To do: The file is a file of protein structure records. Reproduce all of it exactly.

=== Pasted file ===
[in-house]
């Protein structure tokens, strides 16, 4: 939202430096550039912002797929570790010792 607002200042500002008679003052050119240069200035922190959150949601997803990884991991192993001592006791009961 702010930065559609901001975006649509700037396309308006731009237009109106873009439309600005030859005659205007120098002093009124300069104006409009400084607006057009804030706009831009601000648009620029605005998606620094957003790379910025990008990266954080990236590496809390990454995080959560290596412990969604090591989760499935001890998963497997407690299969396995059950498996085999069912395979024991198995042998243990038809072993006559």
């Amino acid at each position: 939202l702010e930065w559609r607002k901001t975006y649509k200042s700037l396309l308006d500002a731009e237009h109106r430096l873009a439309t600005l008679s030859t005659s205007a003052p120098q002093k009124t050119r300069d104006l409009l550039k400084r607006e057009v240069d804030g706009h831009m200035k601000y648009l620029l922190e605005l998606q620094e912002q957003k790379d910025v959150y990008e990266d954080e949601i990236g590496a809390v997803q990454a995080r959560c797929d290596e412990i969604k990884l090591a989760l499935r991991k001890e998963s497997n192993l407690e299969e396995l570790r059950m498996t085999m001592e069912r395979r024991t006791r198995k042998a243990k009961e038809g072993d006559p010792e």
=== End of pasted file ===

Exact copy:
[in-house]
């Protein structure tokens, strides 16, 4: 939202430096550039912002797929570790010792 607002200042500002008679003052050119240069200035922190959150949601997803990884991991192993001592006791009961 702010930065559609901001975006649509700037396309308006731009237009109106873009439309600005030859005659205007120098002093009124300069104006409009400084607006057009804030706009831009601000648009620029605005998606620094957003790379910025990008990266954080990236590496809390990454995080959560290596412990969604090591989760499935001890998963497997407690299969396995059950498996085999069912395979024991198995042998243990038809072993006559």
């Amino acid at each position: 939202l702010e930065w559609r607002k901001t975006y649509k200042s700037l396309l308006d500002a731009e237009h109106r430096l873009a439309t600005l008679s030859t005659s205007a003052p120098q002093k009124t050119r300069d104006l409009l550039k400084r607006e057009v240069d804030g706009h831009m200035k601000y648009l620029l922190e605005l998606q620094e912002q957003k790379d910025v959150y990008e990266d954080e949601i990236g590496a809390v997803q990454a995080r959560c797929d290596e412990i969604k990884l090591a989760l499935r991991k001890e998963s497997n192993l407690e299969e396995l570790r059950m498996t085999m001592e069912r395979r024991t006791r198995k042998a243990k009961e038809g072993d006559p010792e």